Bali Aims To Complete New Toll Road By 2025

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Bali Government officials held a press event on Saturday, 10th September, celebrating the official start of the Jagat Kerthi Bali Toll Road construction. The road will connect Gilimanuk-Mengwi and is set to be built in record time. The project was planned to start in June 2022, and officials marked the beginning of construction this weekend. 

Governor Wayan Koster was joined by officials from the department of transport and the Minister of Public Works and Housing (PUPR) Basuki Hadimuljono. The road will run for over 90km and increase connectivity within the Province of Bali.

The Jagat Kerthi Bali Toll Road construction was listed on the national strategic projects list in 2021 and survived the cuts ordered by President Joko Widodo earlier in the year. President Widodo axed several big development projects from the list, including North Bali Airport, citing that insufficient progress had been made. 

Ariel View Of Gilimanuk Area In Bali Where Toll Road Will Be Developed

Minister Hadimuljono told the press on Saturday that he has set a strict timeline in place for the project. ‘I ask for the 96.21-kilometer toll road to be completed immediately because this is a necessity for the community so that it can be completed by 2025’. 

Construction Workers In High-Vis Jackets And Hard Hard Work With Metal On Building Site.jpg

During the press conference, Governor Koster publicly addressed the project’s chief executive, Tito Sulistyo. He said he expects hard graft from everyone involved to complete the infrastructure needed to connect the three regencies. The Jagat Kerthi Bali Toll Road runs from Gilimanuk-Mengwi and will traverse three regencies; Jembrana, Tabanan, and Badung. The project is estimated to cost IDR 24 trillion and has been designed for efficiency while avoiding holy sites. 

Landscape Of Rural Area Of Tabanan Regency In Bali

Governor Koster said, ‘I have given directions to all officials not to play around in this work process, especially officials in the Jembrana, Tabanan, and Badung regencies. Regents, sub-district heads, village heads, and customary village chiefs must work focused, sincere, and straight so that this process can be carried out smoothly and receive the blessing of the universe’.

The road will pass through 13 sub-districts and 58 villages; the infrastructure development will undoubtedly cause upheaval and disturbances for the community, least not during the construction period. Communities, local government, and construction contractors will have to cooperate for many months to come.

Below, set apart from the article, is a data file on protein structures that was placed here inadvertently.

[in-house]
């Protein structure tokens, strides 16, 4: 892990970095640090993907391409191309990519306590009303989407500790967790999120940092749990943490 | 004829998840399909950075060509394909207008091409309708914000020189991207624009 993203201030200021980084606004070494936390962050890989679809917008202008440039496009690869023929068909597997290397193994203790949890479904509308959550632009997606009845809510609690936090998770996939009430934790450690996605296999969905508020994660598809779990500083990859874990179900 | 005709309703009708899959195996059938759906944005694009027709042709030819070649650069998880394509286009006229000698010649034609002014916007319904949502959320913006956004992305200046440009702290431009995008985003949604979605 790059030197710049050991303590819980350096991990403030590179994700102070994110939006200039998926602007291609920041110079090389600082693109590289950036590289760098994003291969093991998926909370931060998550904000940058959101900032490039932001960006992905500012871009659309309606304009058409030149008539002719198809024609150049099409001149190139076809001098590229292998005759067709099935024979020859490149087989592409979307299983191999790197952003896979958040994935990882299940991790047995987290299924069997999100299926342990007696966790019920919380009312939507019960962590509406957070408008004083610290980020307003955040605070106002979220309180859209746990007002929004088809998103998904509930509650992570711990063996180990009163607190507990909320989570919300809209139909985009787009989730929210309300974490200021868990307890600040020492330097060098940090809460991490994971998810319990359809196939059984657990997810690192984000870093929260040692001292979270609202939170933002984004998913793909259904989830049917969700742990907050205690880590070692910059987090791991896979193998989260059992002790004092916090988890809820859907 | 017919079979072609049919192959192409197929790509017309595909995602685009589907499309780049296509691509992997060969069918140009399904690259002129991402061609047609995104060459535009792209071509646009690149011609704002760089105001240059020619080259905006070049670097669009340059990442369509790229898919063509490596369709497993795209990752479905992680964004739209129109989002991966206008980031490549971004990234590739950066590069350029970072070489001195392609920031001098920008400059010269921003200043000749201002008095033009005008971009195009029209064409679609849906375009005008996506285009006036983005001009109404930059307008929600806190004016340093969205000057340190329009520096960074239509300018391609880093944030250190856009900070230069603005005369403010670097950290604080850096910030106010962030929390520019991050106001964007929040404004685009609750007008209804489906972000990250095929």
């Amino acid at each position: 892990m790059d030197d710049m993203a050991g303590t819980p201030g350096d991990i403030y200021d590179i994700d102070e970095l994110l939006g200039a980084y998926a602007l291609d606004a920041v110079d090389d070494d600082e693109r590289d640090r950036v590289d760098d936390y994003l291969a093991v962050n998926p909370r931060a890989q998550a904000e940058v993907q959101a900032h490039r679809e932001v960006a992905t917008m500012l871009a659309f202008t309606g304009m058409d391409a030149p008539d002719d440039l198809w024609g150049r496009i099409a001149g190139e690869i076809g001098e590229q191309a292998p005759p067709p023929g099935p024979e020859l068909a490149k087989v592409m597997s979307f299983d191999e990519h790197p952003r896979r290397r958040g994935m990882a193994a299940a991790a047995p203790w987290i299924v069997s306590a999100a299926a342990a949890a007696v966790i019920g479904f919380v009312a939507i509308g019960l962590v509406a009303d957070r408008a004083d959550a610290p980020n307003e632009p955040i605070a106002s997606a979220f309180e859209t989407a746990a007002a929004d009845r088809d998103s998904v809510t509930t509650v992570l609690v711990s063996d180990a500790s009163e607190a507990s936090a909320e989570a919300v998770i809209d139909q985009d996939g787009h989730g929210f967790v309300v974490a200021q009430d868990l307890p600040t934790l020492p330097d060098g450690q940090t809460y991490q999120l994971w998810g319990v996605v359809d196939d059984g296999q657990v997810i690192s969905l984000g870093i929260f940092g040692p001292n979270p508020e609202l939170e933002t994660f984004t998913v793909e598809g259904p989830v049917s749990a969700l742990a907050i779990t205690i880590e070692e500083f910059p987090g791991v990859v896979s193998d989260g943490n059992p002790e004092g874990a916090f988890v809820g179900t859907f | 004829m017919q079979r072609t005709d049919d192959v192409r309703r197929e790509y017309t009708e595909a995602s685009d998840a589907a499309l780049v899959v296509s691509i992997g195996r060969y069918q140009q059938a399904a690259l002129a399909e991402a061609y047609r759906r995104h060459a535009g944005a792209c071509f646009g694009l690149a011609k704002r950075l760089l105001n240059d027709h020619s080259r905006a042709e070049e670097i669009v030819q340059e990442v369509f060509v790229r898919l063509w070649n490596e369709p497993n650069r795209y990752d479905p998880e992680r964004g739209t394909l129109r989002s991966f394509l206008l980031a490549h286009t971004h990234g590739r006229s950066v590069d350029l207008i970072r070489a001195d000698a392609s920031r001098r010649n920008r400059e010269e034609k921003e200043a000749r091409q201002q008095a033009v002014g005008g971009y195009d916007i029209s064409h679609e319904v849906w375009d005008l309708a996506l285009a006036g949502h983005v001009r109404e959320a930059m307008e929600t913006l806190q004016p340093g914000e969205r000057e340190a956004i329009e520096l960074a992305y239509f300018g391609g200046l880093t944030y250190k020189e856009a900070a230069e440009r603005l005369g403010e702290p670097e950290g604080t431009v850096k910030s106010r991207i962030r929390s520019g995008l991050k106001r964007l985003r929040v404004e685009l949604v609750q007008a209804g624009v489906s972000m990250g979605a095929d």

Horizontal closeup photo of two men working in a dug out area of land on a building construction site with machinery in a street in Ubud, Bali on a sunny day in Summer.

Governor Koster continued to say ‘The positive impact of increasing development investment, increasing employment opportunities, efficiency in logistics travel time will be able to trigger the emergence of new destinations and the growth of new economic centers, and balance development between regions in Bali,’

Speaking in March 2022, the head of the regulatory agency for Indonesia’s toll roads, Danang Parikesit, told reports a rough plan for the developmental stages of the Jagat Kerthi Bali Toll Road’s construction. He said ‘Section 1 will contact Gilimanuk and Petutatan with a length of 54.7km, section 2 will be 23.17km and connect Petutatan with Soka, finally section 2 will be 18.9km and connect Soka and Mengwi’. 

Aerial view ferry port gilimanuk with ferry boats, vehicles. Ferries transport vehicles and passengers in port. Port for departure from Bali to the island of Java.

The toll road will provide access for public transportation, cars, and trucks. The road will incorporate lanes for mopeds and even bicycles. It is hoped that the road will cut travel time from Gilimanuk to Mengwi to one hour, to an hour and a half depending on the vehicle.

The construction of the Jagat Kerthi Bali Toll Road is the first of many huge strides Bali intends to take in terms of infrastructural developments. Last week the Head of the Bali Provincial Transportation Service, IGW Samsi Gunarta, announced that his teams are conducting a feasibility study on the potential development of an electric train network.

Red-Electric-Train-On-Track-In-Jakarta-Indonesia

The train line would run from I Gusti Ngurah Rai International Airport to central Seminyak. Plans shared by Gunarta showed that the tramline would also stop at Central Parking, Renon, Sanur, and Benoa’. 

The project will require, in Gunarta’s words, ‘big money’.  It is hoped that should the project go ahead, it would be a complementary development to investments like the Jagat Kerthi Bali Toll Road.

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